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A Master Course Guide for IUB

Helpful boxes to include in many IUB LibGuides.

Business/SPEA Library

1315 E. Tenth Street, Room 150
Bloomington, IN 47405
812.855.1957
libbus@indiana.edu
Business/SPEA Library


Business/SPEA Library

1315 E. Tenth Street, Room 150
Bloomington, IN 47405
812.855.1957
libbus@indiana.edu
Business/SPEA Library


General Library Resources

  IUB Libraries Website

Use the "Research" tab to find databases by subject/discipline. The Business subject page has a curated list of business databases, or consult the A-Z Database link for a list of all the Indiana University Bloomington subscription databases. These resources must be accessed through the Libraries website or portals like this guide.

   Business/SPEA Citation Guide

Examples of how to cite business information in both MLA and APA citation formats.

Citation and Style Guides

Citation involves properly crediting the authors of information sources used in a paper or presentation. You will need to cite if sources are directly quoted and/or paraphrased or if reading a source contributed to the ideas presented. 

Always cite your sources.

Different disciplines use certain citation styles. Use these Quick Style Guides, the full citation manuals, or ask library staff for citation assistance.

 

Quick Style Guides

 

Full Style Manuals

Get Help

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Business information experts give you the research needed to have a competitive edge for your interview. Walk in the door with knowledge of your company, market, and/or consumer to set yourself apart from the start.

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Company Research Basics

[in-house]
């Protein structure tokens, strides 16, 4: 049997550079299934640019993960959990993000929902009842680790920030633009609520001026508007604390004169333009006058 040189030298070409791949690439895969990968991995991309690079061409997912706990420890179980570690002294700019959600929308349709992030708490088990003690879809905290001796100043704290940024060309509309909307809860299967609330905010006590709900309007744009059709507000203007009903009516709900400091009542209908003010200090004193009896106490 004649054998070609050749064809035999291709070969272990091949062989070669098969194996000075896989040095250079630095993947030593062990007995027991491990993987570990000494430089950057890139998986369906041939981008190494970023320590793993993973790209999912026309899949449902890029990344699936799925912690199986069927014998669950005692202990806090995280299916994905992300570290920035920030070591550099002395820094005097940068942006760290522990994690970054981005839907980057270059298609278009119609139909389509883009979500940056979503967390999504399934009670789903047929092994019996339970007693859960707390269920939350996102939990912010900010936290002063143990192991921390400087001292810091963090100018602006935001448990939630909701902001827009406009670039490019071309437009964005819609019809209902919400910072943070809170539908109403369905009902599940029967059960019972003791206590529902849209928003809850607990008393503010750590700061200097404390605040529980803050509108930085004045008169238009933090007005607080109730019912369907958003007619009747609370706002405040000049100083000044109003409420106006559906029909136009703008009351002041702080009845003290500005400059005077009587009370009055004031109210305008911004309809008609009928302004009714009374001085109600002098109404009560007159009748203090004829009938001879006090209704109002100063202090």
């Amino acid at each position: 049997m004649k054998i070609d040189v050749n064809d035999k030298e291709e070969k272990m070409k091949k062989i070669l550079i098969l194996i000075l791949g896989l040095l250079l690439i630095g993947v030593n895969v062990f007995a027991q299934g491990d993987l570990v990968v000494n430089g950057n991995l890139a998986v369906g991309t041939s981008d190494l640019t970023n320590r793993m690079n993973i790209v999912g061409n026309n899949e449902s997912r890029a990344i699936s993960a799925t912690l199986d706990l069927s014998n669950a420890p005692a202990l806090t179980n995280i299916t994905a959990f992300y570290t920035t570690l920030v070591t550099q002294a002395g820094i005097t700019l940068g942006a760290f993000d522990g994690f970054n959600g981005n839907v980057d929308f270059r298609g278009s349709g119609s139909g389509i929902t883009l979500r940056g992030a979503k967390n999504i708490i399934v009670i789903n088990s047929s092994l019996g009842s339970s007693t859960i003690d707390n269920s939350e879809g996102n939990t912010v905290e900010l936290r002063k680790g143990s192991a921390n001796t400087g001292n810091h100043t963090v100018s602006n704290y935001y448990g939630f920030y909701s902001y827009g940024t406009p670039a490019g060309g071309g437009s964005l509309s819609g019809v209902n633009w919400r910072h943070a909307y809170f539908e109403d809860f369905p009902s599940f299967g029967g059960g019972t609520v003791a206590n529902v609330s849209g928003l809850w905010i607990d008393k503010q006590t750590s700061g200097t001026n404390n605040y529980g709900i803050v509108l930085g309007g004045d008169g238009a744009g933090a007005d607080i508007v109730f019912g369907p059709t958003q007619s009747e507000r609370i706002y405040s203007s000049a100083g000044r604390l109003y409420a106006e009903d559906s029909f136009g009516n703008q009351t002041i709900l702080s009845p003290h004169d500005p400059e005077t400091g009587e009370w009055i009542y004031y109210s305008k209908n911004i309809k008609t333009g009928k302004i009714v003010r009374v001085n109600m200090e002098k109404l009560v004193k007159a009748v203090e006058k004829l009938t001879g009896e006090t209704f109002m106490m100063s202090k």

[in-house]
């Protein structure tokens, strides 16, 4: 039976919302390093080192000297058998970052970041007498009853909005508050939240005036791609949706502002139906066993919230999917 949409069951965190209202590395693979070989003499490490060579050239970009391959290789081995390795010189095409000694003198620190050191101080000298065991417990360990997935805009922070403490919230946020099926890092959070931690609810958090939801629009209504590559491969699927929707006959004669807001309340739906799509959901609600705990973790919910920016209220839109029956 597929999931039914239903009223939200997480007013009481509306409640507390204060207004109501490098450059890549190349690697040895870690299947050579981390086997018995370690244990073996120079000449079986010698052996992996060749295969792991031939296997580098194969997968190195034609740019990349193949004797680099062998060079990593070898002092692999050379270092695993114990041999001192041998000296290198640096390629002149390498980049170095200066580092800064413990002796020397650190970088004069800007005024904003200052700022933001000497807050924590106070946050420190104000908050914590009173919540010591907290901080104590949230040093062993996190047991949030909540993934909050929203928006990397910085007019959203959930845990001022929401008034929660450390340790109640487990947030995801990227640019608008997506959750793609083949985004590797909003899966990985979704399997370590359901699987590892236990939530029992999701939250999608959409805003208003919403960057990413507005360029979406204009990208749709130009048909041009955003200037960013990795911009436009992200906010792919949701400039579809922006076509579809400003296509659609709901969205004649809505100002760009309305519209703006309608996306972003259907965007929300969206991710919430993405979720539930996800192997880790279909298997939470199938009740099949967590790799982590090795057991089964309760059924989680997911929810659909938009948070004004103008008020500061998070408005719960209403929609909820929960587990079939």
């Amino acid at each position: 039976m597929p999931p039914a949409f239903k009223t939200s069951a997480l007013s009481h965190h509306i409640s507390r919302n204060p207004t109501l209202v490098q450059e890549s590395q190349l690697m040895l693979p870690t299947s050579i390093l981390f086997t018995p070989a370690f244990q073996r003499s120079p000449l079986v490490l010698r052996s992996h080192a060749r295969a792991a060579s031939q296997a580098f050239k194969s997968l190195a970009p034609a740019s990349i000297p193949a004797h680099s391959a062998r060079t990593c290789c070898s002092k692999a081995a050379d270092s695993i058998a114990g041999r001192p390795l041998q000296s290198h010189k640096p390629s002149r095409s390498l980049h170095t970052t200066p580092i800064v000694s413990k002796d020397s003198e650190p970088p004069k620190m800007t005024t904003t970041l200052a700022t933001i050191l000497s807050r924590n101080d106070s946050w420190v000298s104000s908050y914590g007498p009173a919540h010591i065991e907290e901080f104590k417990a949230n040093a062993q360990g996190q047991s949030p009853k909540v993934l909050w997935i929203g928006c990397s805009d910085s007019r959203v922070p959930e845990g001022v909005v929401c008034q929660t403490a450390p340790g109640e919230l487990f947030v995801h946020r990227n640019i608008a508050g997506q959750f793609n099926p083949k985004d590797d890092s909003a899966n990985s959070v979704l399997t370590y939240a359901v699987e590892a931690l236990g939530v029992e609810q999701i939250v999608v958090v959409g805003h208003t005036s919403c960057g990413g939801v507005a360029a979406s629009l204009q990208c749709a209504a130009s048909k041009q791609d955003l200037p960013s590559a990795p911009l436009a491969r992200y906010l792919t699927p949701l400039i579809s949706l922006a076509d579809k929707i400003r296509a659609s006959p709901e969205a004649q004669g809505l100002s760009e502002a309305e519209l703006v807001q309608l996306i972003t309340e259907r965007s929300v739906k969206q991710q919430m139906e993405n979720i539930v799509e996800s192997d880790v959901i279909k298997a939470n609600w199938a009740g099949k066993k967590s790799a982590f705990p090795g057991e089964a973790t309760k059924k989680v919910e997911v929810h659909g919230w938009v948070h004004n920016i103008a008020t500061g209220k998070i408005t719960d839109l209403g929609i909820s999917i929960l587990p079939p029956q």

General:

Company information is generated by a company itself (e.g., company website, SEC filings, press releases, etc.) as well as outside parties (e.g., newspaper and trade articles, analyst reports, etc.). Some company information, like analysis, cannot be obtained freely online. A lot of company information is proprietary (e.g., product level sales, manufacturing processes, etc.) and can not be found at all.

Public Companies:

A public company has sold a portion of the business to the public via an IPO (initial public offering) and offers securities (e.g., stocks, shares, bonds, loans, etc.) for sale to the general public, typically through a stock exchange or over-the-counter market.

Domestic, public companies must file financial statements with the United States Securities and Exchange Commission and issue annual reports. A current annual reports can typically be found on a company's website. In addition, public companies tend to be written about more in the business and popular press. These factors lead to large amounts of company financial and business information being made available to the public and outside parties.

A ticker symbol (example: Apple Inc. = AAPL) is an abbreviation used to uniquely identify publicly traded shares of a particular stock on a stock exchange. A good way to find a ticker symbol is to use Google (search: Apple ticker). Many library databases and information tools can be searched by ticker symbol, which can lead to a more precise set of search results.

Private Companies:

Ownership of a private company is held by a handful of people, often the founder and a few others. Private companies typically do not file financial statements with the SEC or disclose a lot of information to avoid leaking secrets to competitors. For these reasons, researching a private company is more challenging. You usually will not find extensive financial information for private companies. A current, annual sales or sales volume figure is the statistic most often reported. You may need to accept a revenue range or estimate or even inferred revenue based on information known or presumed. Depending on size, there is usually less published about private companies. For smaller, private companies much of the information that can be found is produced by the company itself.